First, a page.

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Remind Me

REAR WINDOW (1952)

The Critics' Corner on HIGH NOON

"A basic western formula has been combined with good characterization in High Noon, making it more of a Western drama than the usual outdoor action feature," reported Variety. "With the name of Gary Cooper to help it along, and on the basis of the adult-appealing dramatic content, the business outlook is favorable." Eventually, the film DID become a box office hit but only after it had garnered a number of Academy Award® nominations.

"A Western of stark, classical lineaments: Cooper, still mysteriously beautiful in ravaged middle age, plays a small town marshal who lays life and wife on the line to confront a killer set free by liberal abolitionists from the North...Writer Carl Foreman, who fetched up on the HUAC blacklist, leaves it open whether the marshal is making a gesture of sublime, arrogant futility - as his bride (Kelly), a Quaker opposed to violence, believes - or simply doing what a man must. High Noon won a fistful of Oscars but in these days of pasteboard screen machismo, it's worth seeing simply as the anatomy of what it took to make a man before the myth turned sour." - Sheila Johnston, TimeOut Film Guide.

"It's a beautifully composed film - courtesy of Floyd Crosby's picturesque sunlight and shadow compositions - which achieves the difficult task of being about morality while avoiding tart sermonizing and hollow admonitions. A film about what it means to be a man that manages to avoid the musk of machismo, "High Noon" is truly a film that improves with each and every viewing." - David Wood, BBCi.

"Not a frame is wasted in this taut, superbly directed, masterfully acted film, the first so-called "adult Western," in which the traditional and predictable elements of action, song and minimal romance give way to a swift, intense unraveling of a situation and complex character development...A landmark Western in every sense, High Noon was shot by cinematographer Floyd Crosby in high contrast, an approach director Fred Zinnemann used to bring documentary-like authenticity to the film. Zinnemann's outstanding economical direction is in full force here, every minute pertinent and packed with suspense. Significantly, the film takes almost as much time to unreel as Will Kane takes in the story to prepare for the gun battle. For Cooper, this was a tour de force, a film wherein his mere presence overwhelms the viewer and carries a story that is believable only through his actions. He utters no long speeches, yet his expressions and movements are those of a man resolute in his lonely duty and resigned to his own doom." - TV Guide Online (Cinebooks).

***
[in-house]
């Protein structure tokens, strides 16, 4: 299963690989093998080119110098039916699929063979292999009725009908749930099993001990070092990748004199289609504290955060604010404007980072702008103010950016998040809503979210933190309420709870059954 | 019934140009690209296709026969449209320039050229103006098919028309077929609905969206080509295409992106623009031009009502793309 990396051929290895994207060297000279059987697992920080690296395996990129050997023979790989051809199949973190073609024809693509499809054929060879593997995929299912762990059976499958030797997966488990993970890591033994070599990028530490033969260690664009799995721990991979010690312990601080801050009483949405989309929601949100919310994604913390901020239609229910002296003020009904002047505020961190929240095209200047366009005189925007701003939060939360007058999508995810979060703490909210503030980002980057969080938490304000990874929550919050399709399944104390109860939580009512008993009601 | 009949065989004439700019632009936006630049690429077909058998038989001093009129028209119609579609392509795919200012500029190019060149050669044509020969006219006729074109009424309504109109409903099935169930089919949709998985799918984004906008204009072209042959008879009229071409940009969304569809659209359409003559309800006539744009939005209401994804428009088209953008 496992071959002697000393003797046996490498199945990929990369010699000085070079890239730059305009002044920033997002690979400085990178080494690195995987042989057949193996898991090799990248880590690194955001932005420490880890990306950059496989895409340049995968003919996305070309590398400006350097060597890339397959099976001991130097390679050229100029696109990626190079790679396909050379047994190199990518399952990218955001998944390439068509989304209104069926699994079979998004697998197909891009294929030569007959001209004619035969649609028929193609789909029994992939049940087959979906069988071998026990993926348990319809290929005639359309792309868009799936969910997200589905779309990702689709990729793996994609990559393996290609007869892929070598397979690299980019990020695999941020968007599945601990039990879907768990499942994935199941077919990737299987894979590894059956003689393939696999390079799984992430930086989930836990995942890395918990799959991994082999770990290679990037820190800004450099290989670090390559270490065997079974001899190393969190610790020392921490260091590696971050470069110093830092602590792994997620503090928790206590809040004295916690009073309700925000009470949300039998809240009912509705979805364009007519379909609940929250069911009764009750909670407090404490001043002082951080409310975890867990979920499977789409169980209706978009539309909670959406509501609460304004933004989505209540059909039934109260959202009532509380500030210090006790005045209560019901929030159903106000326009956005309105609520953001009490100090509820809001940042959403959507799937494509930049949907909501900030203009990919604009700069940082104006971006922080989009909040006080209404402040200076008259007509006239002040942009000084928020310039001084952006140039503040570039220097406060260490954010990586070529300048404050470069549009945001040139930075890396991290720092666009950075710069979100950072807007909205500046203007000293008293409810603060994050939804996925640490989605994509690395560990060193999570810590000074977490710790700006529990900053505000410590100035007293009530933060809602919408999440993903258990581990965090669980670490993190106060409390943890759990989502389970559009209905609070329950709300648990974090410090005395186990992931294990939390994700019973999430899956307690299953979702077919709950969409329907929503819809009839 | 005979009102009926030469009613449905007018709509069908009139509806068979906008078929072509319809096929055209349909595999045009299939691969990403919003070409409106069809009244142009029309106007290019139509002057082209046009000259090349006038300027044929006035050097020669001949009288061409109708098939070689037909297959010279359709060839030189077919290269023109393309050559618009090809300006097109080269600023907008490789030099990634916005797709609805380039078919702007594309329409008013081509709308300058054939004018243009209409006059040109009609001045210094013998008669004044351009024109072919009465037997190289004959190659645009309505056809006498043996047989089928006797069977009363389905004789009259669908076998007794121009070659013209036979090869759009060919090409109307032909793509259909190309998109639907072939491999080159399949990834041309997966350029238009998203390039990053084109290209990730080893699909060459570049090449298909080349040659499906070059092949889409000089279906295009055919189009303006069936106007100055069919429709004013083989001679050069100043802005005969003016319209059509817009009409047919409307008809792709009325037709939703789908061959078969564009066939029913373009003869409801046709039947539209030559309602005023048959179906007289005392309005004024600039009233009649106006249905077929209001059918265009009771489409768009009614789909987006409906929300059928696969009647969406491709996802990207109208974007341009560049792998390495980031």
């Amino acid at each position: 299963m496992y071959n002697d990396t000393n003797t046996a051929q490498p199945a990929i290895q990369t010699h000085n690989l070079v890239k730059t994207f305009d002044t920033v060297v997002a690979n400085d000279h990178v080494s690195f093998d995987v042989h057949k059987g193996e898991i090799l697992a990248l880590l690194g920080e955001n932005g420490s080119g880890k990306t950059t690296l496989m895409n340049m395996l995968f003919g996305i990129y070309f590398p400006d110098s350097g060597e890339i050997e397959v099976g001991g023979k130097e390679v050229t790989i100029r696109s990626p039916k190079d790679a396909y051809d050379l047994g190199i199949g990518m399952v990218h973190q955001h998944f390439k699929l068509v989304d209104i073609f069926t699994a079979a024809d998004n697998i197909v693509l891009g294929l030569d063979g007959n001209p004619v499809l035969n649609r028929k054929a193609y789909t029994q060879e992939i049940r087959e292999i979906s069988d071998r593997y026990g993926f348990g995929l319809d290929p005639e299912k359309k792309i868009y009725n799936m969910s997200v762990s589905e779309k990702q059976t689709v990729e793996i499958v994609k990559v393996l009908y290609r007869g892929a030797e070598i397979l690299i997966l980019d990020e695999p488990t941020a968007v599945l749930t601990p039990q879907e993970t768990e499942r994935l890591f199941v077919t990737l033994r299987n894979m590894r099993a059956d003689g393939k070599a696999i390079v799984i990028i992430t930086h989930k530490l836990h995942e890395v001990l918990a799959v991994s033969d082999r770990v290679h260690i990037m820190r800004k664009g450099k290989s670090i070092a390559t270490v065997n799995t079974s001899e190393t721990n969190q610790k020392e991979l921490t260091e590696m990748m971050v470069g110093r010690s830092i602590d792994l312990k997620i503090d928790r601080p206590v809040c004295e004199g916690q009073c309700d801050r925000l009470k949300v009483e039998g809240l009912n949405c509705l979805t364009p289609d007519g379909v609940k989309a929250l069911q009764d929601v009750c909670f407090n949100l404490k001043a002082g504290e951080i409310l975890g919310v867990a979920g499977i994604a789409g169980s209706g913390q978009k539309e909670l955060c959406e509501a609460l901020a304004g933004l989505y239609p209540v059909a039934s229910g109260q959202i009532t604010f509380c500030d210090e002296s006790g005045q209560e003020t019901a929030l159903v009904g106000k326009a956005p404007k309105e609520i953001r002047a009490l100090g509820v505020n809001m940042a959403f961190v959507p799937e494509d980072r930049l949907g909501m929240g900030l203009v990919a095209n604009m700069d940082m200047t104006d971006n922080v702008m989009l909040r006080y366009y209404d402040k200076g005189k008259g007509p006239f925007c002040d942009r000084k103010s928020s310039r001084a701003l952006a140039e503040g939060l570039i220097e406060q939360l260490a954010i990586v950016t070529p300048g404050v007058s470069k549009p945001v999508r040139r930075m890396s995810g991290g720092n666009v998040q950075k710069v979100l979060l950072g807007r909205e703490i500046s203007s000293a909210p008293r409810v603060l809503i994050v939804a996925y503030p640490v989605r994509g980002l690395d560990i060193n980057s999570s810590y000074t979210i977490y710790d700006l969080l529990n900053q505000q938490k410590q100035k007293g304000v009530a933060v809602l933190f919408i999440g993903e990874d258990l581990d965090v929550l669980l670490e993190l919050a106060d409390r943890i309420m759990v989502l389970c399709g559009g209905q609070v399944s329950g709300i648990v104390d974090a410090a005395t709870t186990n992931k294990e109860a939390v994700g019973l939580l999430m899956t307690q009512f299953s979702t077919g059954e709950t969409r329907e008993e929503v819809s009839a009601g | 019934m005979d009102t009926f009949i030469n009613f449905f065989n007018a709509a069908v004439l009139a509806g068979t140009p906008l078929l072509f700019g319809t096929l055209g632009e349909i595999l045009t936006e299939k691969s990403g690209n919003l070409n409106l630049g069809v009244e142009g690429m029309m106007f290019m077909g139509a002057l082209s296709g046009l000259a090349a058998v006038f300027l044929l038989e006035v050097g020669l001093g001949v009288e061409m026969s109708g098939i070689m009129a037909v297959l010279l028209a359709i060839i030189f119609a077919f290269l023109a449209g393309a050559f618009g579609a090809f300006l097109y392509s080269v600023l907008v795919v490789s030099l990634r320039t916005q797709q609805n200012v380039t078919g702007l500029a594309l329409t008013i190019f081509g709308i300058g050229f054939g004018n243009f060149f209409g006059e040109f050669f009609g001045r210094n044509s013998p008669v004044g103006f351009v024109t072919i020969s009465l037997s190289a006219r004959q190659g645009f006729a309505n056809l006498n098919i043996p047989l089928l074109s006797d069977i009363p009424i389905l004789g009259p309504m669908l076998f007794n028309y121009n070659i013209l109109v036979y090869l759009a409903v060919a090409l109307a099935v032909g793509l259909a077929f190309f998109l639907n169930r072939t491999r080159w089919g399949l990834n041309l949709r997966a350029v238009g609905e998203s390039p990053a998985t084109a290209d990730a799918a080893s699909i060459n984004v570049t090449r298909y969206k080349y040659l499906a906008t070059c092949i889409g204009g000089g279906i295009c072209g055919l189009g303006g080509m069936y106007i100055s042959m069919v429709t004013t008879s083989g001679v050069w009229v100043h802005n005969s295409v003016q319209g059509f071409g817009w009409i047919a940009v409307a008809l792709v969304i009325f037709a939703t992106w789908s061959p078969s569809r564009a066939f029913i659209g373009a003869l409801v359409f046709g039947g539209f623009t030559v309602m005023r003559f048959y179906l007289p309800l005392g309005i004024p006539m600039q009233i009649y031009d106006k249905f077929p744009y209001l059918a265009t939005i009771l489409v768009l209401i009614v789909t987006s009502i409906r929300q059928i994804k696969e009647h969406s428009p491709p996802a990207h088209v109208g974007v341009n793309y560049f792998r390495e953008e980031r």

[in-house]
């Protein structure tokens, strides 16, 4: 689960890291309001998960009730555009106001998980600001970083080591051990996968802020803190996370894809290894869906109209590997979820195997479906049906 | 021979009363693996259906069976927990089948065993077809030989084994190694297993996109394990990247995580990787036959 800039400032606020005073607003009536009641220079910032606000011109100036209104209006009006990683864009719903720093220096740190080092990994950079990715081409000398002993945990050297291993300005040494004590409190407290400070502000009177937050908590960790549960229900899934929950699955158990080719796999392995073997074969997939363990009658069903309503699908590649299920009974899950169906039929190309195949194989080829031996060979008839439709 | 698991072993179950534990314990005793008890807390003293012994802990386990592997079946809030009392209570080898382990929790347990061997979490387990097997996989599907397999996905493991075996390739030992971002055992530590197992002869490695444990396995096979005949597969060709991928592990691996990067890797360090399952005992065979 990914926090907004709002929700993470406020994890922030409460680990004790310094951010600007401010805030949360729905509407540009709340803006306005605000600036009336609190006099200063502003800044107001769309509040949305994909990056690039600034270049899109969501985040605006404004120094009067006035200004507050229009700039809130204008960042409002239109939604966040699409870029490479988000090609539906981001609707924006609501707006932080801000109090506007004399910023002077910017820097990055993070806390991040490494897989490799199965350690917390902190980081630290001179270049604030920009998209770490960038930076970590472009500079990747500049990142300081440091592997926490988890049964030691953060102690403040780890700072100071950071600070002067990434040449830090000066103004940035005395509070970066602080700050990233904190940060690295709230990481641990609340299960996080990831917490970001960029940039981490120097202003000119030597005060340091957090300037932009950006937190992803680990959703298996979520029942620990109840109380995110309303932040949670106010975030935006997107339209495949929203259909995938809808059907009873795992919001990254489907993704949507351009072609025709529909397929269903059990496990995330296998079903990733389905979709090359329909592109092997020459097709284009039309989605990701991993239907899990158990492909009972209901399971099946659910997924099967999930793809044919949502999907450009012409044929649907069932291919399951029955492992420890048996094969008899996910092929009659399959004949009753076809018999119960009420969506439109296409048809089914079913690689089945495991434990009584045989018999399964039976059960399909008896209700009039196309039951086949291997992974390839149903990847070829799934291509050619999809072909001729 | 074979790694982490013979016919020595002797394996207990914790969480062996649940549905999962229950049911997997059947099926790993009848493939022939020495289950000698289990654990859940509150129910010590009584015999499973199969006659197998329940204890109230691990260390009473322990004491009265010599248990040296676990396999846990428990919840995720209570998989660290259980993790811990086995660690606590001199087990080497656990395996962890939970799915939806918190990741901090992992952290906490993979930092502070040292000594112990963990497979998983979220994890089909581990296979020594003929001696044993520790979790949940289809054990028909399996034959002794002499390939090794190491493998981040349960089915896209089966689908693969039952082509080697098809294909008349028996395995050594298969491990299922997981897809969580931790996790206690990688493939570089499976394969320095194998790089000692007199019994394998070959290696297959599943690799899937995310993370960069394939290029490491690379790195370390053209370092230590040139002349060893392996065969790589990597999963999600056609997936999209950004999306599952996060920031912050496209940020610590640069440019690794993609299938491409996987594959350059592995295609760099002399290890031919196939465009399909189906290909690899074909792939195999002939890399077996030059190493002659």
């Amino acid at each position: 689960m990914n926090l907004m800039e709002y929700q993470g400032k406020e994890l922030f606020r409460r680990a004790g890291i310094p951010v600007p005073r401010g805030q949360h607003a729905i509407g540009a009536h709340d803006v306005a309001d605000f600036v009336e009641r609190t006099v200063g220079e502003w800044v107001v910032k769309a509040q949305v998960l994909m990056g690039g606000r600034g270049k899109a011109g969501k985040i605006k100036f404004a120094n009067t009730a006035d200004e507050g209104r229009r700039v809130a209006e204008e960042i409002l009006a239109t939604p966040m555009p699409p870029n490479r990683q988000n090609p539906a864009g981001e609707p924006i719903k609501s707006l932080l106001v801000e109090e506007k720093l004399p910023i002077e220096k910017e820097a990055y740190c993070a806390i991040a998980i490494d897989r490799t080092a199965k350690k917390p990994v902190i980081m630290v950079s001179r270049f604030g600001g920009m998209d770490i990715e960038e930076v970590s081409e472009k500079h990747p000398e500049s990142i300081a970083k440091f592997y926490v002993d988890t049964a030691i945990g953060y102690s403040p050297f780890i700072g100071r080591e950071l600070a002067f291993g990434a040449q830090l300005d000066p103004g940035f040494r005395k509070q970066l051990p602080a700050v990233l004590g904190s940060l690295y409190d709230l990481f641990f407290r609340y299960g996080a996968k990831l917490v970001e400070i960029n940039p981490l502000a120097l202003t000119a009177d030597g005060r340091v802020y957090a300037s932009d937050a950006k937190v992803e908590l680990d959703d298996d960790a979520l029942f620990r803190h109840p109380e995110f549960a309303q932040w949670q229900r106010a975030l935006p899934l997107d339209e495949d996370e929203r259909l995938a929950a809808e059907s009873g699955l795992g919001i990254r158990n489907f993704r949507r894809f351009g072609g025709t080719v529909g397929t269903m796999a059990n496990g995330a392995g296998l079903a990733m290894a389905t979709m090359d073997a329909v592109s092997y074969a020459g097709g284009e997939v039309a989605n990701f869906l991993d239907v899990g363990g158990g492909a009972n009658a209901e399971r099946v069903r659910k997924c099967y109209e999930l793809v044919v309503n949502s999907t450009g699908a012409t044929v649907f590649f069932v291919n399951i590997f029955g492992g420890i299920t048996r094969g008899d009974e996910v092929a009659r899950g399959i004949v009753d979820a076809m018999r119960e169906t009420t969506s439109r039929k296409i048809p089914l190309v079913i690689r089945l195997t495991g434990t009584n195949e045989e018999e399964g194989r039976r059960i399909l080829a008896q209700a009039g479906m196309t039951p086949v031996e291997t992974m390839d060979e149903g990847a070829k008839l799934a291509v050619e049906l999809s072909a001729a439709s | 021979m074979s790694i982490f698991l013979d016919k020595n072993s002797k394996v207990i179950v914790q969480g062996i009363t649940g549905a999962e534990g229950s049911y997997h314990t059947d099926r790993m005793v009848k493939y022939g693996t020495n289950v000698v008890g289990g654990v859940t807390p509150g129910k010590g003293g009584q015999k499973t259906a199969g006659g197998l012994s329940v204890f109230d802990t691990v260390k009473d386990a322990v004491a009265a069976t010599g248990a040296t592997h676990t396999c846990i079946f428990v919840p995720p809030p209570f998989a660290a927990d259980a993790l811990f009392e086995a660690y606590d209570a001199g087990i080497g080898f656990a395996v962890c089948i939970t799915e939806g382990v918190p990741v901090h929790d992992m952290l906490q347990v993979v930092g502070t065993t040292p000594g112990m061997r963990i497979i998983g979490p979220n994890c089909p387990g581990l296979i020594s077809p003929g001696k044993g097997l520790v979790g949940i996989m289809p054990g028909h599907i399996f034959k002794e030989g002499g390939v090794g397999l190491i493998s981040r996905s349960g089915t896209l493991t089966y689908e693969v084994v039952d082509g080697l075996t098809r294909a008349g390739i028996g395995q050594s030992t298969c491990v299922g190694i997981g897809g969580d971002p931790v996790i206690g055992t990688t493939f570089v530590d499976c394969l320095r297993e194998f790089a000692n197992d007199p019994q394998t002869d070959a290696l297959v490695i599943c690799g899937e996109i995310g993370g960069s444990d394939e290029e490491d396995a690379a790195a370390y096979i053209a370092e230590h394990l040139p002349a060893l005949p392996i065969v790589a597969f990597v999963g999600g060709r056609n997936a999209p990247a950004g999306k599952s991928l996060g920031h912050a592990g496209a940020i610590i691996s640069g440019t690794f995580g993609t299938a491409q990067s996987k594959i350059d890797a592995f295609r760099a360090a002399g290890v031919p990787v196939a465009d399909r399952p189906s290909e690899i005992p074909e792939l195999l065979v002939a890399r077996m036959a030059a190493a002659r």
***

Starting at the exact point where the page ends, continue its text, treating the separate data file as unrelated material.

"The Western form is used for a sneak civics lesson...Much has been made of the film's structure (it runs from 10:40 a.m. to high noon, coinciding with the running time of the film); of the stark settings and the long shadows; of the screenwriter Carl Foreman's psychological insight and his buildup of suspense. When the film came out, there were actually people who said it was a poem of force comparable to The Iliad. But its insights are primer sociology, and the demonstration of the town's cowardice is Q.E.D. It's a tight piece of work, though - well directed by Fred Zinnemann." - Pauline Kael, 5001 Nights at the Movies.

Perhaps the most outspoken critic of High Noon was John Wayne, the same actor who wondered why he was not offered the part when accepting the Best Actor Oscar® on Gary Cooper's behalf. Wayne said years later of High Noon: "I'll tell you about Carl Foreman and his rotten old High Noon. Everybody says it was a great picture because Gary Cooper and Grace Kelly were in it. It's the most un-American thing I've seen in my whole life! The last thing in the picture is ol' Coop putting the U.S. marshal's badge under his foot and stepping on it. I'll never regret having helped run Foreman out of this country!" (With all due respect to the Duke, his memory of the ending is inaccurate. At the climax of High Noon, Kane does indeed drop the badge in the dust, but he does not step on it.)

Director Howard Hawks did not think too highly of High Noon either. He made Rio Bravo (1959) as a response to the film that he dismissed as unrealistic: no competent marshal should require assistance from the townspeople.

AWARDS & HONORS:

High Noon was a main challenger at the Academy Awards® showdown in 1953, and walked away a winner. Gary Cooper won his second Best Actor Oscar, the first one being for Sergeant York (1941). The film also won for Best Editing (Elmo Williams, Harry Gerstad), Best Score (Dimitri Tiomkin) and Best Song (Dimitri Tiomkin, music; Ned Washington, lyrics). High Noon also received nominations for Best Picture, Best Director, and Best Screenplay.

High Noon won the New York Film Critics Award for Best Film and Best Direction. It also won the Writers Guild of America award for screenwriter Carl Foreman in 1953 as well as four Golden Globe awards including Best Picture and Best Actor (Cooper).

In 1989, High Noon was selected for preservation by the National Film Registry.

The city of Reno, Nevada, honored High Noon with their Silver Spurs award for the best Western of the year. Montgomery Clift stood in for Gary Cooper, while the master of ceremonies was some dude named Ronald Reagan.

Compiled by Scott McGee & Jeff Stafford

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